-- Incorrect antiretroviral (omission, substitution, addition, duplication): 72, 13.1%
-- Missing or unnecessary opportunistic infection prophylaxis or treatment: 28, 5.1%
-- Drug formulation error (solution, fixed-dose tablet, etc): 27, 4.9%
-- Medication reconciliation of nonantiretrovirals (omission, duplication): 8, 1.5%
-- Laboratory monitoring recommendation: 5, 0.9%
-- Error related to adverse effect or allergy: 4, 0.7%
-- Miscellaneous: 1, 0.2%
The 175 drug dosing errors involved improper PI administration with either ritonavir or acid-reducing agents. Incorrect nucleoside dosing due to renal function accounted for 88 errors (16%). Ten of 33 nonnucleoside-related errors resulted from timed administration of etravirine without food. Twenty-three of 55 errors (42%) related to drugs for opportunistic infections involved neglecting effective prophylaxis for Pneumocystis pneumonia or Mycobacterium avium complex when indicated by CD4 count.
Ranking medication errors for potential to cause harm to inpatients, the investigators rated only 1 error as category G, the worst type of error (0.2%), 3 as F (0.5%), and 2 as E (0.4%). There were 316 category D errors (57%), 218 category C errors (40%), and 11 category A errors (4%). Estimated cost savings based on harm aversion by correcting these errors was $24,273 per year.
Rating medication errors for potential to cause postdischarge harm, the researchers ranked 132 (24%) as category G, 50 (9%) as category F, 186 (34%) as category E, 136 (25%) as category D, 36 (7%) as category C, and 11 (2%) as category A. Based on harm aversion to patients after discharge, correcting these errors would save an estimated $124,000 per year. The greater postdischarge harm ranking and cost savings underline the heightened danger of failing to spot and correct medication errors during the hospital stay.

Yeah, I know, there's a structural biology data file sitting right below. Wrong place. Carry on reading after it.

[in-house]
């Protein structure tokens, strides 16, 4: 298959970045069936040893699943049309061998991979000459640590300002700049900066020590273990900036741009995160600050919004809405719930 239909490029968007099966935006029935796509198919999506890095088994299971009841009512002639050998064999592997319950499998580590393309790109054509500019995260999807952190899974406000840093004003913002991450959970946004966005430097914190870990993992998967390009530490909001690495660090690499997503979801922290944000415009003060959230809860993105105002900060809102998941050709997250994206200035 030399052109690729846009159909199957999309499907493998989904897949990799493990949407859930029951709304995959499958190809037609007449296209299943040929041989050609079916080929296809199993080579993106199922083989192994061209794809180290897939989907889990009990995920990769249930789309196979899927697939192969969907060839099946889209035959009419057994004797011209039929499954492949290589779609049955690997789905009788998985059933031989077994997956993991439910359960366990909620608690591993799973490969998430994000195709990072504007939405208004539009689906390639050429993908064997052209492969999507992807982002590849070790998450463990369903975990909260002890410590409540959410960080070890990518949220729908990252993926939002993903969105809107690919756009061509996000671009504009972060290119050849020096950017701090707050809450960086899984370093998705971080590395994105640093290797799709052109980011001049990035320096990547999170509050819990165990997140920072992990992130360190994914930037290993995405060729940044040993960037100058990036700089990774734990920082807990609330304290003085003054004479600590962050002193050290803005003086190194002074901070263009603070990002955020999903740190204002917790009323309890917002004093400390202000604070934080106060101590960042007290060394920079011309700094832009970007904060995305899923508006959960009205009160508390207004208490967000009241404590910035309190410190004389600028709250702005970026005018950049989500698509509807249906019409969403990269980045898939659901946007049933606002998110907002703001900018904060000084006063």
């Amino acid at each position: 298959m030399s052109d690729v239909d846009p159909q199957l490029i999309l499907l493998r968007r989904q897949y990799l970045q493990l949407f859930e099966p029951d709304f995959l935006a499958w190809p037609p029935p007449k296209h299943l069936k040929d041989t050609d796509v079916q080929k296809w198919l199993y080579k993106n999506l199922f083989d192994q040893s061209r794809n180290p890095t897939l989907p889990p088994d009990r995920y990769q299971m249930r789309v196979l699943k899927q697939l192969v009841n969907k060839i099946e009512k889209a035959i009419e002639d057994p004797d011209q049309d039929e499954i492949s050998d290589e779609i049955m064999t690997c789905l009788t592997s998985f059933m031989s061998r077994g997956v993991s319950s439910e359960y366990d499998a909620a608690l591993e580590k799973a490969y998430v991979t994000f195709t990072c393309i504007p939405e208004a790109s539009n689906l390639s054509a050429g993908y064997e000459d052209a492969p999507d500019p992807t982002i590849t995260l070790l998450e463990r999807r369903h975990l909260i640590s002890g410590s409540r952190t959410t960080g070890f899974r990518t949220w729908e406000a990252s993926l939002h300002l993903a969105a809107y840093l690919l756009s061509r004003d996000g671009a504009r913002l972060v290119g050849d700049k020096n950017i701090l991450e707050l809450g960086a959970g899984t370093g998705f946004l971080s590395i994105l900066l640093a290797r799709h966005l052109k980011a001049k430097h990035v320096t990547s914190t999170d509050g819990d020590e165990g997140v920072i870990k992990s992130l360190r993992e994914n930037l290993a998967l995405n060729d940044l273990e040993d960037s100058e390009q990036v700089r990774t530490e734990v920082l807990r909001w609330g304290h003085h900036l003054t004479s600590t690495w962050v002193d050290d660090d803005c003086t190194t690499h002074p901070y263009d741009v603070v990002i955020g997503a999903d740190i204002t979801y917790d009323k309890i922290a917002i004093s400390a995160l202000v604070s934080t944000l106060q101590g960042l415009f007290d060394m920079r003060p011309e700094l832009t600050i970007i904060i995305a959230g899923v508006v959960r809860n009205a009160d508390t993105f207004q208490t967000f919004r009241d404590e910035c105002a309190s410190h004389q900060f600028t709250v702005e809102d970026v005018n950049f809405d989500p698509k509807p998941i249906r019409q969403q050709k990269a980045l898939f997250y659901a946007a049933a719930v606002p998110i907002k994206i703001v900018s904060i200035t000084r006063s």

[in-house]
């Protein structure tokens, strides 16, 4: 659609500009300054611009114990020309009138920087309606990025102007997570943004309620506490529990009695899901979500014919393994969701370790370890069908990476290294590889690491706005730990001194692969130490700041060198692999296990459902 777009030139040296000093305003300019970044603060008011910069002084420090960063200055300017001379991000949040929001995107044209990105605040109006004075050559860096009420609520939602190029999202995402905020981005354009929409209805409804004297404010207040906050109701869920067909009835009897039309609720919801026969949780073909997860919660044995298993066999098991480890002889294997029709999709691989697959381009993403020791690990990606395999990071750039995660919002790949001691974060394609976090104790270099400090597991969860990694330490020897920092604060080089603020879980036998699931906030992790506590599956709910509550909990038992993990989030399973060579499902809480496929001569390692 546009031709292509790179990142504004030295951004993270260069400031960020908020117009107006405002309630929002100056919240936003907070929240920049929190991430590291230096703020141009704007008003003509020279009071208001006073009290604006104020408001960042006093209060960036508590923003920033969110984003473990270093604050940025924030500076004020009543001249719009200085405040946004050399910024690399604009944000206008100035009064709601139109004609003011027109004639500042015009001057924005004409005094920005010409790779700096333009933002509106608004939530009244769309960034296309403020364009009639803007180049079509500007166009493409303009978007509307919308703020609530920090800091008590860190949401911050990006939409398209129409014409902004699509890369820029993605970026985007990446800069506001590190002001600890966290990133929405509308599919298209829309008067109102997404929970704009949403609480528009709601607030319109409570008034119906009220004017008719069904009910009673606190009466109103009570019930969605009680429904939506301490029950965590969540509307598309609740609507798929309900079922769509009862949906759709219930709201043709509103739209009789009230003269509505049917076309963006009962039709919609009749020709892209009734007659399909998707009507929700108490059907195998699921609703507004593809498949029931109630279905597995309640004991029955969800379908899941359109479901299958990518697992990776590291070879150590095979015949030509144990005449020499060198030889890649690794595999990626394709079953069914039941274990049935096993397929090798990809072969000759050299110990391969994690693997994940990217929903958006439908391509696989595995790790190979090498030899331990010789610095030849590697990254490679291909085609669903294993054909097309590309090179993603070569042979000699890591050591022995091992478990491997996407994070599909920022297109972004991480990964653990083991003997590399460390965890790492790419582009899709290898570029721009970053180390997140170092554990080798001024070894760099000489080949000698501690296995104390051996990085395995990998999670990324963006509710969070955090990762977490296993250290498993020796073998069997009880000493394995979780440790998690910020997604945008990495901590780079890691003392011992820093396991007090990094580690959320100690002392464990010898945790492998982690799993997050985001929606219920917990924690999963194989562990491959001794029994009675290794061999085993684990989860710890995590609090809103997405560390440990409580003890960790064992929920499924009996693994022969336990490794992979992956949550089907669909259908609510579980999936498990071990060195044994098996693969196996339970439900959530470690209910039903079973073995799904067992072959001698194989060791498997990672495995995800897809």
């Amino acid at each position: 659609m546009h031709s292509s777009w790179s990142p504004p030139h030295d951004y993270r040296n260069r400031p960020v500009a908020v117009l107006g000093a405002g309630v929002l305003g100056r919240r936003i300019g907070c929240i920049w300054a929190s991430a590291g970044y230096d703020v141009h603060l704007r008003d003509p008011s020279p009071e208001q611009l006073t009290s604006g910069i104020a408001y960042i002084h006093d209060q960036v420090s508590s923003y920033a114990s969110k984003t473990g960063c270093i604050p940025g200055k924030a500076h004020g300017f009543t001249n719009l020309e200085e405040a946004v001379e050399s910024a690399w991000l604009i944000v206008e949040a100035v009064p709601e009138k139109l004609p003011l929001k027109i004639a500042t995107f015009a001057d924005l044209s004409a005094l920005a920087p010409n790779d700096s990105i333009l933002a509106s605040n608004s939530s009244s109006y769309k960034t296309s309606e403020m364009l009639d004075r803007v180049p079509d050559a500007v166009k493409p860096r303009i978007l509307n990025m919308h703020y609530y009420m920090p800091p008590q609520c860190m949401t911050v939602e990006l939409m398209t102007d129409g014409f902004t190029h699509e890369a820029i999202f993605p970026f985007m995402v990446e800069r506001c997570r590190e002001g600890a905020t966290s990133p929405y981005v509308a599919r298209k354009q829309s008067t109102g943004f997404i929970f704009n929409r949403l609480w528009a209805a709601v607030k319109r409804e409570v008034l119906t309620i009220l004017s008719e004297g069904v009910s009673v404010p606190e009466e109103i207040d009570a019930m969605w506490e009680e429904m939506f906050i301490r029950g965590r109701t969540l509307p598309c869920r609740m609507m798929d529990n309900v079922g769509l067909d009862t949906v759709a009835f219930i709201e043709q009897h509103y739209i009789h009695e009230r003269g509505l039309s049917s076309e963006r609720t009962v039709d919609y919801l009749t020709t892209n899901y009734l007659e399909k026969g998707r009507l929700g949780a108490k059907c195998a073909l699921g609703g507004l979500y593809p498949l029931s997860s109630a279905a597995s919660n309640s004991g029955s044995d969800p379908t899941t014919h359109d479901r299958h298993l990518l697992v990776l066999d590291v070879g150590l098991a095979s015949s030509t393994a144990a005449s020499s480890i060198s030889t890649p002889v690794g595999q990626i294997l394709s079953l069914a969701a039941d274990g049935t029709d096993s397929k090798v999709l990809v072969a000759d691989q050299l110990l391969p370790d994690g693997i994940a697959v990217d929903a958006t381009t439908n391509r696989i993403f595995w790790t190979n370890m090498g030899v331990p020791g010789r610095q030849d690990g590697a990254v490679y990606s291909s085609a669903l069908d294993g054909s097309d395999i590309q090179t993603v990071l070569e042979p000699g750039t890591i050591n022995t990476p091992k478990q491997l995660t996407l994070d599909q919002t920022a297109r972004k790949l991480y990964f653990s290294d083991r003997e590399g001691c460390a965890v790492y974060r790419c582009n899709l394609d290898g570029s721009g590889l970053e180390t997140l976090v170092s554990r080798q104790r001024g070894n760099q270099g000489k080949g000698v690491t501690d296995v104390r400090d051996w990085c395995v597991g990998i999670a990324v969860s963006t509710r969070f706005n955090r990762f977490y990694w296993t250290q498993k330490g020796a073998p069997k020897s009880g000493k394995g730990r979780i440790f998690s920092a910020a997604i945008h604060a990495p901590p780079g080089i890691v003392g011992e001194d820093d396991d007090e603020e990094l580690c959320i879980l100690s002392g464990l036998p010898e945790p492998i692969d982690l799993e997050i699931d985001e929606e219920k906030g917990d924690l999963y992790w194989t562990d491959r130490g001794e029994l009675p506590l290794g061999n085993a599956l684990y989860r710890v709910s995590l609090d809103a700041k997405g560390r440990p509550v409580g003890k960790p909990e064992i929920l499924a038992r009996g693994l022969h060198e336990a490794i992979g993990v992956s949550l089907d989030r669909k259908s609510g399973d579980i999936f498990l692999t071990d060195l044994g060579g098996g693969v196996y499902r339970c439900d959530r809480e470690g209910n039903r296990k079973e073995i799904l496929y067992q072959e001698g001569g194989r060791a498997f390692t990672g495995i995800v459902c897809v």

These investigators concluded that "in hospitalized patients on antiretroviral therapy, medication review by a pharmacist with expertise in HIV therapeutics could be a cost effective approach to reducing healthcare costs and harm associated with medication errors." In this study physicians accepted 93% of prescribing recommendations made by an HIV-specialized pharmacist.
Another recent study of prescribing errors in HIV-positive people admitted to a tertiary-care hospital in Florida also found that most errors happened during the first day after admission [2]. Most errors involved missed doses, underdosing, overdosing, therapy omission, and drug-drug interactions. These researchers blamed "provider lack of knowledge" as the primary cause.
1. Merchen BA, Gerzenshtein L, Scarsi KK, et al. HIV-specialized pharmacists' impact on prescribing errors in hospitalized patients on antiretroviral therapy. 51st Interscience Conference on Antimicrobial Agents and Chemotherapy (ICAAC). September 17-20, 2011. Chicago. Abstract H2-794.
2. Snyder AM, Klinker K, Orrick JJ, Janelle J, Winterstein AG. An in-depth analysis of medication errors in hospitalized patients with HIV. Ann Pharmacother. 2011;45:459-468.